Moving forward, they promised to focus on their employees, the places where they conduct business and their vendors to ensure that everyone is treated fairly—and not just on the bottom-line profit. The commitment includes, “Investing in our employees. This starts with compensating them fairly and providing important benefits. It also includes supporting them through training and education that help develop new skills for a rapidly changing world. We foster diversity and inclusion, dignity and respect.”
When Airbnb cofounder and CEO Brian Chesky wrote, “We must realize our vision and ensure our vision is good for society. This means that we must have the best interest of three stakeholders in mind: Airbnb the company (employees and shareholders), Airbnb the community (guests and hosts) and the world outside of Airbnb.”
Years later, Airbnb became the subject of privacy violations, accused of allowing a home to be used as a “party house,” which resulted in a shooting, and permitting scammers to take advantage of renters. In response, Chesky reiterated his vision to build an enduringly successful business, along with making a positive contribution to society by serving stakeholders. His aspirational goals mirror the doctrine previously set forth by the Business Roundtable and Benioff’s new initiative.
It’s refreshing to see CEOs taking positive actions that serve in the best interests of their employees. Over the last few years, we’ve seen egregious behavior from CEOs. WeWork’s former CEO, Adam Neumann, was pushed out over allegations of financial self-dealings and controversial management practices. Uber’s CEO Travis Kalanick was driven out of the company in the wake of allegations over incidents of harassment, retaliation, discrimination and bullying—including his own videotaped rant at an Uber driver.
Overstock.com’s CEO, Patrick Byrne, resigned following the controversy surrounding his involvement in an FBI Russian espionage investigation and personal relationship with a convicted Russian agent, Maria Butina.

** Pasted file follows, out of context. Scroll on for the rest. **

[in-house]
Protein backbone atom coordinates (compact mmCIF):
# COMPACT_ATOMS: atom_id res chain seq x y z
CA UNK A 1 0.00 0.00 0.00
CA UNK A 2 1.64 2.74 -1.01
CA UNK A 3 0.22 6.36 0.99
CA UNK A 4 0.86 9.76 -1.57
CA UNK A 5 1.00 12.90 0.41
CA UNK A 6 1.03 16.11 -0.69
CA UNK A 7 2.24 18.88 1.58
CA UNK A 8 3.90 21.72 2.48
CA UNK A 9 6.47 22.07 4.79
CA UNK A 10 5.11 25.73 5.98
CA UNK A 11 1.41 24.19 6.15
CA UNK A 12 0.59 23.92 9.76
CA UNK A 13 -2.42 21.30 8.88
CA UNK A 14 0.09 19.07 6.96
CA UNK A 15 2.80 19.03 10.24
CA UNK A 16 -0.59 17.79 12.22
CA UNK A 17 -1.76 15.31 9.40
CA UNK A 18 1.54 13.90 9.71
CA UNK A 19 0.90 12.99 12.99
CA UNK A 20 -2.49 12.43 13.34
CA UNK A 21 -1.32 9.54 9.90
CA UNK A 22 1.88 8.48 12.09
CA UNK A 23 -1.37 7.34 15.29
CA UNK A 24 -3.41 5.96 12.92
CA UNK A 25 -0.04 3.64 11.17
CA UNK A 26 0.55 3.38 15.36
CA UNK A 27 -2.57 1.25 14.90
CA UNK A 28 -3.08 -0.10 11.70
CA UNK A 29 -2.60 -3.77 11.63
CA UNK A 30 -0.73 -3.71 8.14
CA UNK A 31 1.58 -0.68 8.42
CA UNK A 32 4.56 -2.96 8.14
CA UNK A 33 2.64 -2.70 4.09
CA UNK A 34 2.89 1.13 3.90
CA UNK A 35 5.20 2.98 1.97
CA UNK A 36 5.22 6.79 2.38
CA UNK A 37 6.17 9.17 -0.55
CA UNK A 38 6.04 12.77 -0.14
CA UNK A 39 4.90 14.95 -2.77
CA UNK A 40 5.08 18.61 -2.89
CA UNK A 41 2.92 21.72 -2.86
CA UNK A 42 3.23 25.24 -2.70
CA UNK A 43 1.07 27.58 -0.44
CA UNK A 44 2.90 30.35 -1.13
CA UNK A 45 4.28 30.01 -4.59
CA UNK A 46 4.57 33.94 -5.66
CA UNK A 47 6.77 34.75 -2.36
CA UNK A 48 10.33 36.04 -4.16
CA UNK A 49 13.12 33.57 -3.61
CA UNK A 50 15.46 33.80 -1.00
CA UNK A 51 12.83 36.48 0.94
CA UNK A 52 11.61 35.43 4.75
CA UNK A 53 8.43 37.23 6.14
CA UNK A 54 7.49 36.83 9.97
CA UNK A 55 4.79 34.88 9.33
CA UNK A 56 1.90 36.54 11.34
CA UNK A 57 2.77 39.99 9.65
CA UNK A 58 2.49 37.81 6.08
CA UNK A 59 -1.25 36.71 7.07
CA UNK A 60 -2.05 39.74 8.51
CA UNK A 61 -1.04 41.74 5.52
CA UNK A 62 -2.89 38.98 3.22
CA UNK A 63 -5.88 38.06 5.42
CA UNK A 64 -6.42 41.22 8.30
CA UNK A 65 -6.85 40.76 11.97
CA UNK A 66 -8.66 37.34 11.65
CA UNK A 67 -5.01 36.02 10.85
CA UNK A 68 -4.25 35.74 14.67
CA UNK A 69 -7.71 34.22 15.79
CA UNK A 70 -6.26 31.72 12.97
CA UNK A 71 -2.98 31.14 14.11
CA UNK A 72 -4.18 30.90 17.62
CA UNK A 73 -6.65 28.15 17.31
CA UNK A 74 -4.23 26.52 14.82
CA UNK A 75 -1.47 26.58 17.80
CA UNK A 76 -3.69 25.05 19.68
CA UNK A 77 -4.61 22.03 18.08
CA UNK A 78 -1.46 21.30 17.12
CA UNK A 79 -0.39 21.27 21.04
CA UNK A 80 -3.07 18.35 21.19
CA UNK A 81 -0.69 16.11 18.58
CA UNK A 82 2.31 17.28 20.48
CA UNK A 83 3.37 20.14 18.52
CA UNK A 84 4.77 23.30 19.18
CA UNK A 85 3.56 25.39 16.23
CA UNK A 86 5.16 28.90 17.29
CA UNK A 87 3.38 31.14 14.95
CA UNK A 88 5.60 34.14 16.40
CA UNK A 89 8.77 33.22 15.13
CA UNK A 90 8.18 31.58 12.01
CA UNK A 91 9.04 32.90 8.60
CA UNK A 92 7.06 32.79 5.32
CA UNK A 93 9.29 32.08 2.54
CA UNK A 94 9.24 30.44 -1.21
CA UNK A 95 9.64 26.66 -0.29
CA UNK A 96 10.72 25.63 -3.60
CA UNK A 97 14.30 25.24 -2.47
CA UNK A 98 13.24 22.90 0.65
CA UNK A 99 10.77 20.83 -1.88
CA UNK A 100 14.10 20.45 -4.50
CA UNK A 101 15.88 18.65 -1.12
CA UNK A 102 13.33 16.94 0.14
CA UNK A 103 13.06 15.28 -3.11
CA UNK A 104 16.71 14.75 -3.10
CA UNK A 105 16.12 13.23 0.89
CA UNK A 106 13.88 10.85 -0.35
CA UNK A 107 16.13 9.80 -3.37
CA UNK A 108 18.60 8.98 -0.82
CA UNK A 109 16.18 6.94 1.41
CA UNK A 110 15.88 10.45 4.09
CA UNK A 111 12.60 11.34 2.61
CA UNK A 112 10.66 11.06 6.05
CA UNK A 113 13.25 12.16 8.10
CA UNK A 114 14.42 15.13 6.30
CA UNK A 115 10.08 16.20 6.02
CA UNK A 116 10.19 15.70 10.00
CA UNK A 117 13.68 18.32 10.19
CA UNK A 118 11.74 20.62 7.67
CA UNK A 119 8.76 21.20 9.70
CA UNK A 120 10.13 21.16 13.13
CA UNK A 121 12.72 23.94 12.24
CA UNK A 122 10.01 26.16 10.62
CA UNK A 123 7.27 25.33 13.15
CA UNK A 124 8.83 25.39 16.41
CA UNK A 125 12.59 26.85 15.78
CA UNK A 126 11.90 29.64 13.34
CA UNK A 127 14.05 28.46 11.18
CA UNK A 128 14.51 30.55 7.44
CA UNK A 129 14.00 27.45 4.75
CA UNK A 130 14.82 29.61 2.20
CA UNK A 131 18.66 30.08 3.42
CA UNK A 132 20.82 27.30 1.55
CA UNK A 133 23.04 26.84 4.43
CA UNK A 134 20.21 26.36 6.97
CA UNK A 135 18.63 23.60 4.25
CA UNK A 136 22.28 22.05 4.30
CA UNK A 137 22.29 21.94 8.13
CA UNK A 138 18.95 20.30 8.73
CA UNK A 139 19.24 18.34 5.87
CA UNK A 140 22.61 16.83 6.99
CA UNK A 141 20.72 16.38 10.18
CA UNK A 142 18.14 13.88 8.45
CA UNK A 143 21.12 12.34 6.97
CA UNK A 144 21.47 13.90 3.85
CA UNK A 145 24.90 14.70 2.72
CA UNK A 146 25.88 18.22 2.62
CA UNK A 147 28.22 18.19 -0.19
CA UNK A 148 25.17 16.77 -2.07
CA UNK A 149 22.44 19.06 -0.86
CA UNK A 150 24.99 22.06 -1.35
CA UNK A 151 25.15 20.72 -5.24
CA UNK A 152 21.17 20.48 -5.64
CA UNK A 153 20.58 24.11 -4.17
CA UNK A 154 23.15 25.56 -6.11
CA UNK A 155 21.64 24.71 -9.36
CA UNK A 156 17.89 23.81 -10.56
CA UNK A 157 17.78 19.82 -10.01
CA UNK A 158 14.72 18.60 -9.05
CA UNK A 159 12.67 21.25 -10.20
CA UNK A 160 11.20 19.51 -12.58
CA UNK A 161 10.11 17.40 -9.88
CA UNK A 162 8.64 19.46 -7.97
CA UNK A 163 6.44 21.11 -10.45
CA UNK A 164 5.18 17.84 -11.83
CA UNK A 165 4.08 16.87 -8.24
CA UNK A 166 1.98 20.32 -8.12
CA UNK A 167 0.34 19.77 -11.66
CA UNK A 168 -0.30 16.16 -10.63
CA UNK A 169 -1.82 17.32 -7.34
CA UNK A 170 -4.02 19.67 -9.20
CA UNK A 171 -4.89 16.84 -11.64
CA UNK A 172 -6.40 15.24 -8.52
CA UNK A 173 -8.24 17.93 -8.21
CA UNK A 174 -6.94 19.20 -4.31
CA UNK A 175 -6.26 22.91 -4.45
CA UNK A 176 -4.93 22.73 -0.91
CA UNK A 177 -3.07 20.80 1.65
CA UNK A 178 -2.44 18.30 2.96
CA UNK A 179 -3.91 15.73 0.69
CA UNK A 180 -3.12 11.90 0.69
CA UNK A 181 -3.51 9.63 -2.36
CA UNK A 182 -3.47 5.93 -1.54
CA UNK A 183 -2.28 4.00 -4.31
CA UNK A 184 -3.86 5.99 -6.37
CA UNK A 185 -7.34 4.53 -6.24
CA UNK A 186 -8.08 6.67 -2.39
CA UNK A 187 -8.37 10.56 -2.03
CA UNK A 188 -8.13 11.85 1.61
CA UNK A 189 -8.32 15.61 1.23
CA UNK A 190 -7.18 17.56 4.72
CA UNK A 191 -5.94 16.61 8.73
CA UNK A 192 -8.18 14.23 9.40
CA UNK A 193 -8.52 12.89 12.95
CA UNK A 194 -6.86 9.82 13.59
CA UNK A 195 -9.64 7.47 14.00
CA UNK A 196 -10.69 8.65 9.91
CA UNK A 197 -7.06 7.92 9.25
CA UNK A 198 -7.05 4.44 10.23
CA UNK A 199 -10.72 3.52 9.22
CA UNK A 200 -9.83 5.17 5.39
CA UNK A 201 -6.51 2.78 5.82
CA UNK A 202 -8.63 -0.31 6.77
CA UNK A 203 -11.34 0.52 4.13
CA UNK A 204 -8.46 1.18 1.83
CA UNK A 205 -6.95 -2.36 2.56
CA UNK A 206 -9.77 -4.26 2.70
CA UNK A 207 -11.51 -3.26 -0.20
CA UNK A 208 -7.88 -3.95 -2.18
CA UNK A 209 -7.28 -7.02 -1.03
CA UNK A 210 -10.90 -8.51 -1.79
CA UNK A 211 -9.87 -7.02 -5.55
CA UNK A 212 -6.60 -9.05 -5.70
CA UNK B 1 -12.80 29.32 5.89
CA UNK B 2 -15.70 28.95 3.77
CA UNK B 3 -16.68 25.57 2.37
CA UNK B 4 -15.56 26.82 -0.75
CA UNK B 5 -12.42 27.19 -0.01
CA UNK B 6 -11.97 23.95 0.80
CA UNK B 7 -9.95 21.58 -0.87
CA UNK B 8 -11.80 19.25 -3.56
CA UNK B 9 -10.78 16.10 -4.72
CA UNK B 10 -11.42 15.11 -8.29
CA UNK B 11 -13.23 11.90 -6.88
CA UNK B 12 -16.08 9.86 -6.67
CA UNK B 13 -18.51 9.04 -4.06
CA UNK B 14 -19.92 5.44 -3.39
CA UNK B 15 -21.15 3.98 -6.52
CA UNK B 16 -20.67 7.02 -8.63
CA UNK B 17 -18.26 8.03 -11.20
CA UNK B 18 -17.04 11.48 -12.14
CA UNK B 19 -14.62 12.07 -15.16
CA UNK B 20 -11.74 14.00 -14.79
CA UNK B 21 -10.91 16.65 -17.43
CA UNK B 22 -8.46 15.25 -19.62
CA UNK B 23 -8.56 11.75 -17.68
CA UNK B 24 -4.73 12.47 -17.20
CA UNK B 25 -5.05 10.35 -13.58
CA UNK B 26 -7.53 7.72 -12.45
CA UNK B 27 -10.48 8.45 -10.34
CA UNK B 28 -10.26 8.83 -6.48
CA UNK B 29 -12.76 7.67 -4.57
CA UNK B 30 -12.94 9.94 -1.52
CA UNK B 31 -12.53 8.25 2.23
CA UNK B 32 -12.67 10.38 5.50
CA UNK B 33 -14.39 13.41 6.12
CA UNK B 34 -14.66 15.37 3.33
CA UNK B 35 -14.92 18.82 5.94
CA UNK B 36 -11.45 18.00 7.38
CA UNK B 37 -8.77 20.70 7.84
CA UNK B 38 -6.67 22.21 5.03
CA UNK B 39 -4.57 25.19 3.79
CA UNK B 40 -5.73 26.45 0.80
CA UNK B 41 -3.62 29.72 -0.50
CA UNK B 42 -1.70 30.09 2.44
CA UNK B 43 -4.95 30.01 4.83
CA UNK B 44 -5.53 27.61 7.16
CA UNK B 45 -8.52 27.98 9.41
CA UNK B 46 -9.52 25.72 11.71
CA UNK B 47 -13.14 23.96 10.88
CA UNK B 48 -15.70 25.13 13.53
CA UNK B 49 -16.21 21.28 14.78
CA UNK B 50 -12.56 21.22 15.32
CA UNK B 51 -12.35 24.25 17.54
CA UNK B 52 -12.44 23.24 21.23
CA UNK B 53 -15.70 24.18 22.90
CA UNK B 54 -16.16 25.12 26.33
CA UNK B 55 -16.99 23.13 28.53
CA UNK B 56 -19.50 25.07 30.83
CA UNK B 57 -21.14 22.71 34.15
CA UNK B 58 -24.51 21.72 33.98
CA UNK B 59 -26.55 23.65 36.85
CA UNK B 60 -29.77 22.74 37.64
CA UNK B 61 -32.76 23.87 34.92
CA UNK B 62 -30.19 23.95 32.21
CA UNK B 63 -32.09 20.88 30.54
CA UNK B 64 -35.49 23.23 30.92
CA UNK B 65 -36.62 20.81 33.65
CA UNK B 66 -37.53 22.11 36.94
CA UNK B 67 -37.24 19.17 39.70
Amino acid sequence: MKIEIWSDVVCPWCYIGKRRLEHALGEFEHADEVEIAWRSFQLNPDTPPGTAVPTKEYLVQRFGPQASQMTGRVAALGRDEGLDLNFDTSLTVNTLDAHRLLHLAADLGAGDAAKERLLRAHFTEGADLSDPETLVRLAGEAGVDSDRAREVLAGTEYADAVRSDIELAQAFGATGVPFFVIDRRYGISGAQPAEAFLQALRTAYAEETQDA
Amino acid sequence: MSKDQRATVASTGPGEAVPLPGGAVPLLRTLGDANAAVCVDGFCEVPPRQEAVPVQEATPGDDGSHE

The list grows as Kevin Burns, the CEO of Juul, resigned after media reports about the health hazards experienced by younger smokers of his e-cigarette product. Carlos Ghosn, the CEO of Nissan Motor, was arrested over an alleged scheme that he tried to conceal more than $90 million of his compensation from investors. He later fled a Japanese jail and is on the run hiding out in Lebanon. John H. Schnatter (better known as “Papa John”), founder of the eponymous pizza chain, later stepped down as CEO after making racist comments.
Leslie Moonves was one of the most powerful and highest-paid media CEOs, serving as the chairman and CEO of CBS. Moonves was accused by a number of women of sexual misconduct and left the company. McDonald’s board of directors has ousted the fast-food chain’s CEO, Steve Easterbrook. The board, according to a company statement, said he “demonstrated poor judgment involving a recent consensual relationship with an employee.”
Under Armour CEO Kevin Plank left the company he founded. Then, it was announced shortly thereafter that there was a federal investigation by the Department of Justice and the Securities and Exchange Commission over its accounting practices, according to the Wall Street Journal.
All too often, we see CEOs more concerned with enhancing their own wealth and power. CEOs at airlines, aircraft manufacturers and in other sectors enacted stock buybacks, which served to self-enrich the executives, while nearly bankrupting their companies and requiring bailouts from the U.S. taxpayers.
Unfortunately, there are many more of these CEO horror stories. However, for now, we should applaud the CEOs who are taking bold and assertive actions to aid their employees, help the economy and support America in this time of crisis by doing the right thing.